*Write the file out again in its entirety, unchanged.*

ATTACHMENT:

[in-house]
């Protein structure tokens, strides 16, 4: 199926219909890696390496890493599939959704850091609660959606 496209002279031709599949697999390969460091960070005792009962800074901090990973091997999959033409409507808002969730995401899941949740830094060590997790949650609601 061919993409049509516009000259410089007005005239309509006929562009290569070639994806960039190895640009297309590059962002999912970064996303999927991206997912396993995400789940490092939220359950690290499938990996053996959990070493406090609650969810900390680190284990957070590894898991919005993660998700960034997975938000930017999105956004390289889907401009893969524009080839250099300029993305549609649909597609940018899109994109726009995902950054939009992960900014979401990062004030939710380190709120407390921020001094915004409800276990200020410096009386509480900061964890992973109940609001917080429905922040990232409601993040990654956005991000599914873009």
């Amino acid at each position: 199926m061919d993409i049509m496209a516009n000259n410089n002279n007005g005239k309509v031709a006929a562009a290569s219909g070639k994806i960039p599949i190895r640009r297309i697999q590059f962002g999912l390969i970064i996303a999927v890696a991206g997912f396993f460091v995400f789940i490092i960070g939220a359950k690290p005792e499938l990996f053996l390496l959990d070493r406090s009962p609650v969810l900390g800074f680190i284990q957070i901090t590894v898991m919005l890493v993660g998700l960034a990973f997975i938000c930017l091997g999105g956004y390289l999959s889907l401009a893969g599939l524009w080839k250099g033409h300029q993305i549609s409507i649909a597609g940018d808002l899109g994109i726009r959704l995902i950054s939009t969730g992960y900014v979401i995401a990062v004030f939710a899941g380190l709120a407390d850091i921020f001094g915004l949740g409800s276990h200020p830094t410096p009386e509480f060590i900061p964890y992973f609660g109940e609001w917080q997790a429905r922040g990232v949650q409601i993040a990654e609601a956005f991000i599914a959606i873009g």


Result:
[in-house]
């Protein structure tokens, strides 16, 4: 199926219909890696390496890493599939959704850091609660959606 496209002279031709599949697999390969460091960070005792009962800074901090990973091997999959033409409507808002969730995401899941949740830094060590997790949650609601 061919993409049509516009000259410089007005005239309509006929562009290569070639994806960039190895640009297309590059962002999912970064996303999927991206997912396993995400789940490092939220359950690290499938990996053996959990070493406090609650969810900390680190284990957070590894898991919005993660998700960034997975938000930017999105956004390289889907401009893969524009080839250099300029993305549609649909597609940018899109994109726009995902950054939009992960900014979401990062004030939710380190709120407390921020001094915004409800276990200020410096009386509480900061964890992973109940609001917080429905922040990232409601993040990654956005991000599914873009």
């Amino acid at each position: 199926m061919d993409i049509m496209a516009n000259n410089n002279n007005g005239k309509v031709a006929a562009a290569s219909g070639k994806i960039p599949i190895r640009r297309i697999q590059f962002g999912l390969i970064i996303a999927v890696a991206g997912f396993f460091v995400f789940i490092i960070g939220a359950k690290p005792e499938l990996f053996l390496l959990d070493r406090s009962p609650v969810l900390g800074f680190i284990q957070i901090t590894v898991m919005l890493v993660g998700l960034a990973f997975i938000c930017l091997g999105g956004y390289l999959s889907l401009a893969g599939l524009w080839k250099g033409h300029q993305i549609s409507i649909a597609g940018d808002l899109g994109i726009r959704l995902i950054s939009t969730g992960y900014v979401i995401a990062v004030f939710a899941g380190l709120a407390d850091i921020f001094g915004l949740g409800s276990h200020p830094t410096p009386e509480f060590i900061p964890y992973f609660g109940e609001w917080q997790a429905r922040g990232v949650q409601i993040a990654e609601a956005f991000i599914a959606i873009g």